In Contraband I’m moving import/export with Mark Wahlberg, my best friend, family, and we just move gear through the ports of New Orleans. There’s a great cast, Giovanni Ribisi has just got a killer role. Lukas Haas, Kate Beckinsale, it’s a fun cast.
And 360 is about a sex-offender who is just getting out of prison and he’s looking to go to kind of a halfway house. Then there’s a storm when he’s at an airport and he’s kind of stuck there. There’s several different storylines, but he’s stuck at an airport with people.
Do you have a start date on that?
Foster: Yeah, I think it’s March.
So your next few months are pretty busy?
Foster: Yeah, and in New York we just produced by first film which was so exciting and, I’m just saying it now, watch out for next awards season, Woody Harrelson’s performance in this movie Rampart is insane. It’s insane what he did. And I don’t want to sound like a douchebag producer, but I am now. So, I’m just saying, Rampart.
So, are you in that or are you just producing?
Foster: Yeah, I have a small role in that.
What was that like? You guys had such a pairing your last time together.
Foster: He’s my brother. He’s my brother. The Messenger director Oren Moverman and I started a production company, so Rampart was the first one we did together and we just tried to get the gang back. Woody is the only man for this job. He plays a cop in 1999, in Rampart, in Los Angeles and it’s stone cold. Stone cold work. Robin Wright, Sigourney Weaver, Cynthia Nixon, Steve Buscemi…
When you guys did The Messenger you guys did a lot of “natural stuff,” you know, from what I remember. Was that similar on Rampart? Were you guys like finding it on-set?
Foster: There’s a lot of improvisation. But, that’s based on Oren’s work and it’s based on James Ellroy’s script that Oren Moverman rewrote and then we do all this prep work. He works with each actor separately and then there’s no more rehearsal and whatever happens, happens. It’s a very different way to go and we think a successful one with the right people.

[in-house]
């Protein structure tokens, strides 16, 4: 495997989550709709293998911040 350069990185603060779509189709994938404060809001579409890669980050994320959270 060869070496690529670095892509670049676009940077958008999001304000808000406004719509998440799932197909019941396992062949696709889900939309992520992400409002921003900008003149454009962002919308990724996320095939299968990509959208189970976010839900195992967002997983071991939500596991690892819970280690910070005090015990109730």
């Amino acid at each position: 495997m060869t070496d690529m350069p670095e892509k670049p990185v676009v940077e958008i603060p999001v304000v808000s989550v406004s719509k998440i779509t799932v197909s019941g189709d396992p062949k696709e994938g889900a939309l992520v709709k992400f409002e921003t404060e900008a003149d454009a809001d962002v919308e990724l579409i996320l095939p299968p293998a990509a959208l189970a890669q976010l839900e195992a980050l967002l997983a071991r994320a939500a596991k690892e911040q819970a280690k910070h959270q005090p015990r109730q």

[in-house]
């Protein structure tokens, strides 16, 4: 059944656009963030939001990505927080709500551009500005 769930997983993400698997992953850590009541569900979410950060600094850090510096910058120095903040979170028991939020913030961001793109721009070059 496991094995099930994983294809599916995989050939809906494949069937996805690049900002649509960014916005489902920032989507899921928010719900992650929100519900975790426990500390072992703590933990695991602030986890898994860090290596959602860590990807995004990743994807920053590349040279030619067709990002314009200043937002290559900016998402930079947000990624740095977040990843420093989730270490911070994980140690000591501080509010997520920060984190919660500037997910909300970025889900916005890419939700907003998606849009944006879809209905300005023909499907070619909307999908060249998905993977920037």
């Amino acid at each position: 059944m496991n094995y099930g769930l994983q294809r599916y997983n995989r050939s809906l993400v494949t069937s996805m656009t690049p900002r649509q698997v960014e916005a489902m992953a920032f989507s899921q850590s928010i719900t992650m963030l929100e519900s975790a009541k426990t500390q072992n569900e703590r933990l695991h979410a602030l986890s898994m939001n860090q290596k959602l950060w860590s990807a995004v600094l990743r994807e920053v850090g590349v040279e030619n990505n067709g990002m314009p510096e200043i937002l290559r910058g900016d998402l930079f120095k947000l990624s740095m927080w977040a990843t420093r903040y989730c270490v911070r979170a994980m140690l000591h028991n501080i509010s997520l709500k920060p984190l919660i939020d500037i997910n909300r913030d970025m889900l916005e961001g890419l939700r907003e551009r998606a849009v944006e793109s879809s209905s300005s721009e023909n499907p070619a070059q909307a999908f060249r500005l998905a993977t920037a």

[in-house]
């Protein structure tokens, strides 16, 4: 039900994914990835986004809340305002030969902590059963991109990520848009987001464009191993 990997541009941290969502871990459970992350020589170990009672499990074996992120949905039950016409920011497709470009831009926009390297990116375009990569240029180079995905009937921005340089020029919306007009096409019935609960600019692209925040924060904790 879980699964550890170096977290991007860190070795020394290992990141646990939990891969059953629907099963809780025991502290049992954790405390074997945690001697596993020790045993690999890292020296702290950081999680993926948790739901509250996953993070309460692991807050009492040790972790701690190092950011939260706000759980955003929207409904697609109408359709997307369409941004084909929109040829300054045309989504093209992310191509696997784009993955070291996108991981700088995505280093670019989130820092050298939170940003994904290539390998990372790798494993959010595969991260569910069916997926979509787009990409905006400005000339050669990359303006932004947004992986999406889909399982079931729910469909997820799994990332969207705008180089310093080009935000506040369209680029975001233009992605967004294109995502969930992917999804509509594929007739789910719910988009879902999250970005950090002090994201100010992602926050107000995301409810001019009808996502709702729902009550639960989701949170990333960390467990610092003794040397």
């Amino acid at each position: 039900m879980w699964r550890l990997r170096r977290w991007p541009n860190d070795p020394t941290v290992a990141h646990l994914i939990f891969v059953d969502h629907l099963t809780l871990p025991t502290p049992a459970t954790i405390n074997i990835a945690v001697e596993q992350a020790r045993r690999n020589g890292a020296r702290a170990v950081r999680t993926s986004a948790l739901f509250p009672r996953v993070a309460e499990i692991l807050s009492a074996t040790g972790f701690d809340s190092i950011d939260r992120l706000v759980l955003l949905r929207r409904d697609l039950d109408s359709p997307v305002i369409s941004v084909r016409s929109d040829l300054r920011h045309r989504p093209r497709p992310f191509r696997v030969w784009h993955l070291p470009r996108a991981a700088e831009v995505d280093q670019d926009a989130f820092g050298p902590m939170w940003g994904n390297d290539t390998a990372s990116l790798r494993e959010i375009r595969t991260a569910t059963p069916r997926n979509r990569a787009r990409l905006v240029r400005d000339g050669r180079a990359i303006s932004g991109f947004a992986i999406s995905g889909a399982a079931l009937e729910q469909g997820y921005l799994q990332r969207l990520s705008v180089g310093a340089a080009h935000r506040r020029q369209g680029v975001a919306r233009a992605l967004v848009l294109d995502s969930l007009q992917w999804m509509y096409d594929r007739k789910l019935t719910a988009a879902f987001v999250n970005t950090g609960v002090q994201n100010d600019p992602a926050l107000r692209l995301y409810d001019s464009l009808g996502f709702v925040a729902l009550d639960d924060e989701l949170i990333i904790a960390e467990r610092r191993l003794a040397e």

How has the experience of producing been?
Foster: There’s a steep learning curve. Really humbling and thrilling. Where, you know, the actors (laughs)…there’s like all these “handlers” and the special treatment and it’s really kind of repulsive and a waste of time and energy but it’s good, however it works. Seeing that side of the operation and how a film that runs smoothly and well and you make your days and you keep content while trying to raise the bar every day is…I have a lot of respect for, always dig the crew. Sometimes a lot more than the cast. But a good run production team is paramount to making a good film. You just can’t it done without a good line producer, without creative producers, without people who are making stuff happen. It’s wild.
Where did the desire to produce come from in the first place?
Foster: Just working with Oren. I met him and I was like, “I’m out of L.A., I’m going to go work with him, and we’re going to develop stuff.” The Messenger was such a great experience, the process of that, and I just figured he is the guy I want to work with. So, it’s how do you make something with someone, how do you make something, and we were just like, “All right, let’s make Rampart.”
Are you aiming for a certain festival?
Foster: Uh, next year. We’re just cutting right now. We just got an assembly.
Do you have a distributor for that or are you still looking?
Foster: We’re independent. Yeah, fingers crossed.